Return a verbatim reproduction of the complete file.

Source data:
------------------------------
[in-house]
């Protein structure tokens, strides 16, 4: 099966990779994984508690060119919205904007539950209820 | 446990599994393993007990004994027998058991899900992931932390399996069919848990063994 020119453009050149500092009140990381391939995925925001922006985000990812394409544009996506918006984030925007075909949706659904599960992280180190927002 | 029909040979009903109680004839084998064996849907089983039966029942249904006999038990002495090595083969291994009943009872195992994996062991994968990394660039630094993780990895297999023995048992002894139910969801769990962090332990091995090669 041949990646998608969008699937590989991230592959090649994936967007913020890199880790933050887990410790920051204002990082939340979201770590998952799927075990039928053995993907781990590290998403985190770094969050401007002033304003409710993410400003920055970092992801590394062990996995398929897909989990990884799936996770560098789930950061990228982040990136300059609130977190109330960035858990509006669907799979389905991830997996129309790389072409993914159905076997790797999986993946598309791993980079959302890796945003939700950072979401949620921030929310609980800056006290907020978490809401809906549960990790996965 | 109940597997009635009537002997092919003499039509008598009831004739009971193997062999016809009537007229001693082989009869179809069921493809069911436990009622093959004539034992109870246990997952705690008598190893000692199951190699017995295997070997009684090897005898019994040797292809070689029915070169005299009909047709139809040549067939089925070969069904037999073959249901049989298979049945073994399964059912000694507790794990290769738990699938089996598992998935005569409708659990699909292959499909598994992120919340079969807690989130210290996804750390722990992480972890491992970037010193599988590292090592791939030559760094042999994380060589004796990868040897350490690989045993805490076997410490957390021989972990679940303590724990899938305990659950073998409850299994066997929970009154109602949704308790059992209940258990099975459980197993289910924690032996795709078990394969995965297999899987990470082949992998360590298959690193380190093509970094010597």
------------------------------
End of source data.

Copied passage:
[in-house]
């Protein structure tokens, strides 16, 4: 099966990779994984508690060119919205904007539950209820 | 446990599994393993007990004994027998058991899900992931932390399996069919848990063994 020119453009050149500092009140990381391939995925925001922006985000990812394409544009996506918006984030925007075909949706659904599960992280180190927002 | 029909040979009903109680004839084998064996849907089983039966029942249904006999038990002495090595083969291994009943009872195992994996062991994968990394660039630094993780990895297999023995048992002894139910969801769990962090332990091995090669 041949990646998608969008699937590989991230592959090649994936967007913020890199880790933050887990410790920051204002990082939340979201770590998952799927075990039928053995993907781990590290998403985190770094969050401007002033304003409710993410400003920055970092992801590394062990996995398929897909989990990884799936996770560098789930950061990228982040990136300059609130977190109330960035858990509006669907799979389905991830997996129309790389072409993914159905076997790797999986993946598309791993980079959302890796945003939700950072979401949620921030929310609980800056006290907020978490809401809906549960990790996965 | 109940597997009635009537002997092919003499039509008598009831004739009971193997062999016809009537007229001693082989009869179809069921493809069911436990009622093959004539034992109870246990997952705690008598190893000692199951190699017995295997070997009684090897005898019994040797292809070689029915070169005299009909047709139809040549067939089925070969069904037999073959249901049989298979049945073994399964059912000694507790794990290769738990699938089996598992998935005569409708659990699909292959499909598994992120919340079969807690989130210290996804750390722990992480972890491992970037010193599988590292090592791939030559760094042999994380060589004796990868040897350490690989045993805490076997410490957390021989972990679940303590724990899938305990659950073998409850299994066997929970009154109602949704308790059992209940258990099975459980197993289910924690032996795709078990394969995965297999899987990470082949992998360590298959690193380190093509970094010597």